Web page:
Halve European food waste by 2030, green groups urge MEPs ahead of crucial vote

Ahead of the European Parliament's (EP) landmark vote on key food waste regulations next week, a union of organisations have today (18 January) backed calls for a 50% food waste reduction across the continent by 2030.

The European Commission building in Brussels. Campaigners are calling for Europe's food waste reduction target to be legally-binding at a Member State level

The European Commission building in Brussels. Campaigners are calling for Europe's food waste reduction target to be legally-binding at a Member State level

Almost 40 organisations, including Friends of the Earth (FoE), Forum for the Future and Zero Waste Europe, are urging Members of the EP (MEPs) to vote for “farm-to-fork” food waste to be halved within 15 years.

The vote on 24 January will inform the European Union’s (EU) approach on the issue within its Circular Economy Package, a new legislative framework for resource efficiency due to be enforced later this year.

Martin Bowman, an activist for campaign group This Is Rubbish - another of the organisations behind the new movement - said: "The Circular Economy Package has potential to be the most ambitious food waste agreement in the world, and that’s urgently needed – both for the environment and the millions suffering from food poverty in Europe.”

“But the agreement is far from certain – it might be watered down. Corporate lobbyists have been trying to weaken food waste targets, putting both the environment and those living in food poverty at risk. Halving food waste could become an “aspirational” voluntary target, making it easy for European governments and businesses to ignore.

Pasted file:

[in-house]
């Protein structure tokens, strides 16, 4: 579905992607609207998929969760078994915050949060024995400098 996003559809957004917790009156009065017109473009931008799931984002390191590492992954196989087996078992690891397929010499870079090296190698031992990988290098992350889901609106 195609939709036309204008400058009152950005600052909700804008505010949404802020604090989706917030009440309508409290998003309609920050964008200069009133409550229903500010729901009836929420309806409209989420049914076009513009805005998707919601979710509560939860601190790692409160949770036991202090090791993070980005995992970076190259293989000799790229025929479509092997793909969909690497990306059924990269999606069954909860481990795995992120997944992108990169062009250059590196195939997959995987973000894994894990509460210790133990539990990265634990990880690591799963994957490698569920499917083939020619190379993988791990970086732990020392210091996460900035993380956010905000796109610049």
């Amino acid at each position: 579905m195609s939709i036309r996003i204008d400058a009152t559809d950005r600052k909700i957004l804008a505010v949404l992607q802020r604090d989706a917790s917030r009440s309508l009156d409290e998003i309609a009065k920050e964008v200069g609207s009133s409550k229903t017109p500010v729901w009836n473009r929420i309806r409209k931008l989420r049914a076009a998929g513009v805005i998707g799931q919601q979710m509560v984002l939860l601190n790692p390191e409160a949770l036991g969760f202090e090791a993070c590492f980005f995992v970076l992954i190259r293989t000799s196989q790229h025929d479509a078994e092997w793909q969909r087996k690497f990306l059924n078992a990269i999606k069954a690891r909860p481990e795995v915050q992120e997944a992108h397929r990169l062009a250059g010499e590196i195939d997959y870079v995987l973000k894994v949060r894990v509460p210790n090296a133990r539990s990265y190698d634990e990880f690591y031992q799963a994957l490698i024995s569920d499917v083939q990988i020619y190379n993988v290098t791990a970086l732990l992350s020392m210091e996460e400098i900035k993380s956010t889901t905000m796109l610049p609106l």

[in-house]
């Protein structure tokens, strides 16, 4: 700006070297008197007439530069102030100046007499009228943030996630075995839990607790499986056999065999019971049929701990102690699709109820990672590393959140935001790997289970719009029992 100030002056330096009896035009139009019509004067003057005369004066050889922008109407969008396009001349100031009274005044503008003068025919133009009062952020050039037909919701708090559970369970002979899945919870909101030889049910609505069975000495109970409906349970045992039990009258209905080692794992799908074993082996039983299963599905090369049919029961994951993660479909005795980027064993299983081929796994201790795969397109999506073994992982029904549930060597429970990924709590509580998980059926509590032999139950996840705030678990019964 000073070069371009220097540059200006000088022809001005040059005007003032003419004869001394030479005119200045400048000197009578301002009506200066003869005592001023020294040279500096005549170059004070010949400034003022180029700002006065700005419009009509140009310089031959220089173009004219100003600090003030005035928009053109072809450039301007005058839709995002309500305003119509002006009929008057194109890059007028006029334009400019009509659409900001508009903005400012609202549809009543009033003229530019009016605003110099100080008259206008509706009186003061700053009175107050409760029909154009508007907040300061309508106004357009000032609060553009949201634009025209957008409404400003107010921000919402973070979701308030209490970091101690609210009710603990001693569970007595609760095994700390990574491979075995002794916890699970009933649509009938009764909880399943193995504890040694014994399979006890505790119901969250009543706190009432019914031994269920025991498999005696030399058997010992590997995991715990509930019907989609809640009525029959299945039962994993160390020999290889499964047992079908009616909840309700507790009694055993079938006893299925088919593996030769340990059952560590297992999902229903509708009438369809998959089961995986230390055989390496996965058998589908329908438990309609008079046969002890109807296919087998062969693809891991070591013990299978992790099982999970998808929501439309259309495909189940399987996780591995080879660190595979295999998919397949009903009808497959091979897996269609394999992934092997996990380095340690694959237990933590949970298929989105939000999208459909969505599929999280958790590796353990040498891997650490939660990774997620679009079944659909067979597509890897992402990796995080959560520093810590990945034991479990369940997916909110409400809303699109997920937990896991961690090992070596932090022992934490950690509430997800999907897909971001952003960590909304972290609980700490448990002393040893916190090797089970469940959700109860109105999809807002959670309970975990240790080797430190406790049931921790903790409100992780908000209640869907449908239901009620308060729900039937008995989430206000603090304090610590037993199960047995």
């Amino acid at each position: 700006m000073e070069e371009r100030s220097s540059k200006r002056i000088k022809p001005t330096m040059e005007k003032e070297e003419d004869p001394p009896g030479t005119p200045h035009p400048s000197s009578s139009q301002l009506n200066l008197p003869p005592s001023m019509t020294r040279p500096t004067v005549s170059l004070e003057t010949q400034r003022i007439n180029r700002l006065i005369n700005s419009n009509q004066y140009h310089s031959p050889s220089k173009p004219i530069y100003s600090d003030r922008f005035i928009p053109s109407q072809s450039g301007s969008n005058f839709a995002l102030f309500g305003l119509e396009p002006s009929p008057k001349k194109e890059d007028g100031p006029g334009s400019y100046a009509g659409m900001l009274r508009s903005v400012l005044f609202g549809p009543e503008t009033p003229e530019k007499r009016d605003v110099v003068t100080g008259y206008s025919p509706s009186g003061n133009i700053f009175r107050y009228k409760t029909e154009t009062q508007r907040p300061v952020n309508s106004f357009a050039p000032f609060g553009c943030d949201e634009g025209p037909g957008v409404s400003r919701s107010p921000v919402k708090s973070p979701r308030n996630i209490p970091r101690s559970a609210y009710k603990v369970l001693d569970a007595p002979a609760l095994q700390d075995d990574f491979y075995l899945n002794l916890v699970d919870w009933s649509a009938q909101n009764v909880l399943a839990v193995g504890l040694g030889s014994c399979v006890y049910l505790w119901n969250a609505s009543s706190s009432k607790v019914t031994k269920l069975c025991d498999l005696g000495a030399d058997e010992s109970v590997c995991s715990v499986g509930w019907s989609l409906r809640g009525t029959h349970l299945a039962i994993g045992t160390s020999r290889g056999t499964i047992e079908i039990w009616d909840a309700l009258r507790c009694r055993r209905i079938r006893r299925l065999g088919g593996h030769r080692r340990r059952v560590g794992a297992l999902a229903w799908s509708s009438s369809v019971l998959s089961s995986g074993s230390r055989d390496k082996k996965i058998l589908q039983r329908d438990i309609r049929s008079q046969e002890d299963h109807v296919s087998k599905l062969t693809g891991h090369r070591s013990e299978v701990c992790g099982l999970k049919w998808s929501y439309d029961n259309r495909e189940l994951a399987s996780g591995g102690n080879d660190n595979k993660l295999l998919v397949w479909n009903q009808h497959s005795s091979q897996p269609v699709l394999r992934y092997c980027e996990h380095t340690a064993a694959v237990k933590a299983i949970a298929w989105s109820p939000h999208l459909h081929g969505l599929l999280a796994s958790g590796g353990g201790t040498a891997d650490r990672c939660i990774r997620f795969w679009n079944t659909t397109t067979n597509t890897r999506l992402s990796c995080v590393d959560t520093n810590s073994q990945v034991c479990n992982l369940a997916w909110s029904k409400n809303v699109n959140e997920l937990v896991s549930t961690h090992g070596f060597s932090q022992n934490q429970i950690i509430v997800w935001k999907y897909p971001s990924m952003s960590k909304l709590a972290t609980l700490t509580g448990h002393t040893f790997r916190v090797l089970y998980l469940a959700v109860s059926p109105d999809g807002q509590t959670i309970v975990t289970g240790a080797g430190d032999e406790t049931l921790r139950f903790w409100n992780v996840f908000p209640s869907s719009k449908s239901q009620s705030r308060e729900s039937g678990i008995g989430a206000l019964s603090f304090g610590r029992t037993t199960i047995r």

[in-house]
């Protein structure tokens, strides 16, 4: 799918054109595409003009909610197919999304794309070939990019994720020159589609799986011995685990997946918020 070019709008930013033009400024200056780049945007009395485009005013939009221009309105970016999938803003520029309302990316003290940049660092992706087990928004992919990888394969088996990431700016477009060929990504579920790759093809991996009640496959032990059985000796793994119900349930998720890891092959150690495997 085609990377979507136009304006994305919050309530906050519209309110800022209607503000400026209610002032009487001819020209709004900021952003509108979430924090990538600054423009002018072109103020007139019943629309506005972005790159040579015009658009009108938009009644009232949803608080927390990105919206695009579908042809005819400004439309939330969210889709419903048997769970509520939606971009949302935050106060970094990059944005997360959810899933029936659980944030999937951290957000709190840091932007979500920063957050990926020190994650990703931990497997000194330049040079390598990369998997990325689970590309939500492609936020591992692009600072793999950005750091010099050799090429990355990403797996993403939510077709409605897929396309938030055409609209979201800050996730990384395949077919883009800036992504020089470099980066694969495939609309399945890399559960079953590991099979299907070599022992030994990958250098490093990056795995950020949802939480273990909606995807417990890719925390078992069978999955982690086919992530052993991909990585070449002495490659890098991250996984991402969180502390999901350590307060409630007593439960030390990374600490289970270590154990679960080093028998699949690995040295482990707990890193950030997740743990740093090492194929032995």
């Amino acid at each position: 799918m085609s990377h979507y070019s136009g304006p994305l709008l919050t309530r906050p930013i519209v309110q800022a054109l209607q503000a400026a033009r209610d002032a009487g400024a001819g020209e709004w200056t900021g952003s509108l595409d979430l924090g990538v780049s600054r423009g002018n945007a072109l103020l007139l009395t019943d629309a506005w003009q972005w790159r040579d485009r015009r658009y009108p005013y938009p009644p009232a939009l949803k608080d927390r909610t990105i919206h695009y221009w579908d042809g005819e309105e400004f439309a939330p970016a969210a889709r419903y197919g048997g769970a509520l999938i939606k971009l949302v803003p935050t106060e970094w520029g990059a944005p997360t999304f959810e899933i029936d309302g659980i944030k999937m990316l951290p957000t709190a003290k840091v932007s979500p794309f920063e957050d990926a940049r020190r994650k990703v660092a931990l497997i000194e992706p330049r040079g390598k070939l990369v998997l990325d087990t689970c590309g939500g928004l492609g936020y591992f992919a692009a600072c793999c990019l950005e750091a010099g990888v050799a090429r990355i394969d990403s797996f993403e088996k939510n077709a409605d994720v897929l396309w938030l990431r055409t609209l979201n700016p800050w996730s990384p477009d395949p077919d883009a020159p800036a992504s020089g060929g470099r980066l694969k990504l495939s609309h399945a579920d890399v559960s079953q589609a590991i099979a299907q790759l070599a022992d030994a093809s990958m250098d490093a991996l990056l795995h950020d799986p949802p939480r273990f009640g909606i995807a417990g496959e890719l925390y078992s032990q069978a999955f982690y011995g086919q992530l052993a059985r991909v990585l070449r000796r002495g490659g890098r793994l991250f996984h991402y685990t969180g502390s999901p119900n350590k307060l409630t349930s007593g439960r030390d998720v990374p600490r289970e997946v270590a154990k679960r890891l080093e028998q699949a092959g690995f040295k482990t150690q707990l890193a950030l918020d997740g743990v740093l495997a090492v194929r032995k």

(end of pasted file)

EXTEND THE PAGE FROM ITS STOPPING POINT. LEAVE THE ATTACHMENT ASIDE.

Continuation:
“Some versions of the agreement sideline the mountains of food waste that exist on farms and in factories, before it even gets to the plate. But some businesses waste more in a day than a person does in their home in a year.”

Legally-binding targets

Approximately 1.3 billion tonnes of food is wasted each year, according to United Nations (UN) figures, equating to around a third of all food produced for human consumption. A petition calling for the EP’s Environmental Committee to alleviate Europe’s role in this issue has already gained 35,000 signatures.

Campaigners propose that the food waste reduction target must be legally-binding at Member State level rather than a voluntary aim. Other desired outcomes include the creation of a specific food waste hierarchy and a clear definition of food waste which includes product waste during primary production.

FoE activist Kierra Box highlights that a vote in favour for the 50% food waste target would result in the regulation entering into UK law before Brexit, and in consequence shape the country’s approach to food waste after it leaves the EU. “With thousands of people still going hungry across the UK, and the huge environmental impact of wasted food, if our Government tries to wiggle out of this commitment when we leave Europe it will have a fight on its hands,” Box said.

Corporate commitments

Whatever the outcome of next week’s vote and upcoming Brexit negotiations, concerted efforts will be required to reduce the estimated annual 15 million tonnes of food waste here in the UK.

Thankfully, major players within the business community are ramping up efforts to address the issue. Earlier this week, signatories of the flagship Courtauld Commitment, which includes the four major British supermarkets, unveiled a new ambition to double the amount of surplus food that is redistributed across the UK. This followed news that UK retailers and manufacturers have generated an estimated £100m in food waste savings over a three-year period through the Commitment’s previous phase.

Sustainability representatives from Tesco, Sainsbury’s, Waitrose and Morrisons will appear in Parliament later today to provide evidence on the role of supermarkets in tackling food waste before the Environment, Food and Rural Affairs (Efra) Committee. Stay tuned to edie for full coverage of the Westminster food waste discussion.

George Ogleby


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